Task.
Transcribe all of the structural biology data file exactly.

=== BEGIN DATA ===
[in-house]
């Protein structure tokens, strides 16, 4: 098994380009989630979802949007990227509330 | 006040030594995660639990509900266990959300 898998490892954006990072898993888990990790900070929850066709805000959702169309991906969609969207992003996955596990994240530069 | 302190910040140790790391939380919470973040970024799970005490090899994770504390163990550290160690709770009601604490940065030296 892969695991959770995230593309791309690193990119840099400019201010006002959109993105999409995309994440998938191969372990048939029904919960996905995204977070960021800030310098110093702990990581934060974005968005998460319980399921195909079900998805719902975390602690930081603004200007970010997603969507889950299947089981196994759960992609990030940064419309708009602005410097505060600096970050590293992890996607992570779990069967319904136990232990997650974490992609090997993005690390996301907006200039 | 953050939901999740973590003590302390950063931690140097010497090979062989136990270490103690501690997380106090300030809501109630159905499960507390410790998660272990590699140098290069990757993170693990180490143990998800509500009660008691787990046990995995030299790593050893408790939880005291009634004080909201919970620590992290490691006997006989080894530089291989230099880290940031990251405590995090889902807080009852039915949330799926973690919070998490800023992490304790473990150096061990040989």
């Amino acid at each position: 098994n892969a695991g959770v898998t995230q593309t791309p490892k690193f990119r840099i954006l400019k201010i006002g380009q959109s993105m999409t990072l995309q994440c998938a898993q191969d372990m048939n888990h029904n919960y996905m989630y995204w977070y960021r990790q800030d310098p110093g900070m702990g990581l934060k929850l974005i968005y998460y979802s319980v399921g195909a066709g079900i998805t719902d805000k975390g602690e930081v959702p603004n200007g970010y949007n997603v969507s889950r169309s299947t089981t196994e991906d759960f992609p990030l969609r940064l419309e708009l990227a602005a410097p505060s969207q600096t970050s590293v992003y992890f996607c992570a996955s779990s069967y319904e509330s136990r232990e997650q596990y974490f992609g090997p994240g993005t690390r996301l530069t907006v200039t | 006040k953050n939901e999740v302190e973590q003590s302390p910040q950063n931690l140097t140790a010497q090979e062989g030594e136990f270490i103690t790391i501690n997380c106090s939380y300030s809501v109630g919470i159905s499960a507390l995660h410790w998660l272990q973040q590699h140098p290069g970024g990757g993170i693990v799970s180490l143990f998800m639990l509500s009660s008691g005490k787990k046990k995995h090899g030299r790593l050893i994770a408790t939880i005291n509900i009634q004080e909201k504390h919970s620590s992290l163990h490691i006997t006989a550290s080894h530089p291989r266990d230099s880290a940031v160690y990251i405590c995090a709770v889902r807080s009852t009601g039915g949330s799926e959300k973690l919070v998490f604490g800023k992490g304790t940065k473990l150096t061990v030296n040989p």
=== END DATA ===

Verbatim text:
[in-house]
């Protein structure tokens, strides 16, 4: 098994380009989630979802949007990227509330 | 006040030594995660639990509900266990959300 898998490892954006990072898993888990990790900070929850066709805000959702169309991906969609969207992003996955596990994240530069 | 302190910040140790790391939380919470973040970024799970005490090899994770504390163990550290160690709770009601604490940065030296 892969695991959770995230593309791309690193990119840099400019201010006002959109993105999409995309994440998938191969372990048939029904919960996905995204977070960021800030310098110093702990990581934060974005968005998460319980399921195909079900998805719902975390602690930081603004200007970010997603969507889950299947089981196994759960992609990030940064419309708009602005410097505060600096970050590293992890996607992570779990069967319904136990232990997650974490992609090997993005690390996301907006200039 | 953050939901999740973590003590302390950063931690140097010497090979062989136990270490103690501690997380106090300030809501109630159905499960507390410790998660272990590699140098290069990757993170693990180490143990998800509500009660008691787990046990995995030299790593050893408790939880005291009634004080909201919970620590992290490691006997006989080894530089291989230099880290940031990251405590995090889902807080009852039915949330799926973690919070998490800023992490304790473990150096061990040989």
């Amino acid at each position: 098994n892969a695991g959770v898998t995230q593309t791309p490892k690193f990119r840099i954006l400019k201010i006002g380009q959109s993105m999409t990072l995309q994440c998938a898993q191969d372990m048939n888990h029904n919960y996905m989630y995204w977070y960021r990790q800030d310098p110093g900070m702990g990581l934060k929850l974005i968005y998460y979802s319980v399921g195909a066709g079900i998805t719902d805000k975390g602690e930081v959702p603004n200007g970010y949007n997603v969507s889950r169309s299947t089981t196994e991906d759960f992609p990030l969609r940064l419309e708009l990227a602005a410097p505060s969207q600096t970050s590293v992003y992890f996607c992570a996955s779990s069967y319904e509330s136990r232990e997650q596990y974490f992609g090997p994240g993005t690390r996301l530069t907006v200039t | 006040k953050n939901e999740v302190e973590q003590s302390p910040q950063n931690l140097t140790a010497q090979e062989g030594e136990f270490i103690t790391i501690n997380c106090s939380y300030s809501v109630g919470i159905s499960a507390l995660h410790w998660l272990q973040q590699h140098p290069g970024g990757g993170i693990v799970s180490l143990f998800m639990l509500s009660s008691g005490k787990k046990k995995h090899g030299r790593l050893i994770a408790t939880i005291n509900i009634q004080e909201k504390h919970s620590s992290l163990h490691i006997t006989a550290s080894h530089p291989r266990d230099s880290a940031v160690y990251i405590c995090a709770v889902r807080s009852t009601g039915g949330s799926e959300k973690l919070v998490f604490g800023k992490g304790t940065k473990l150096t061990v030296n040989p």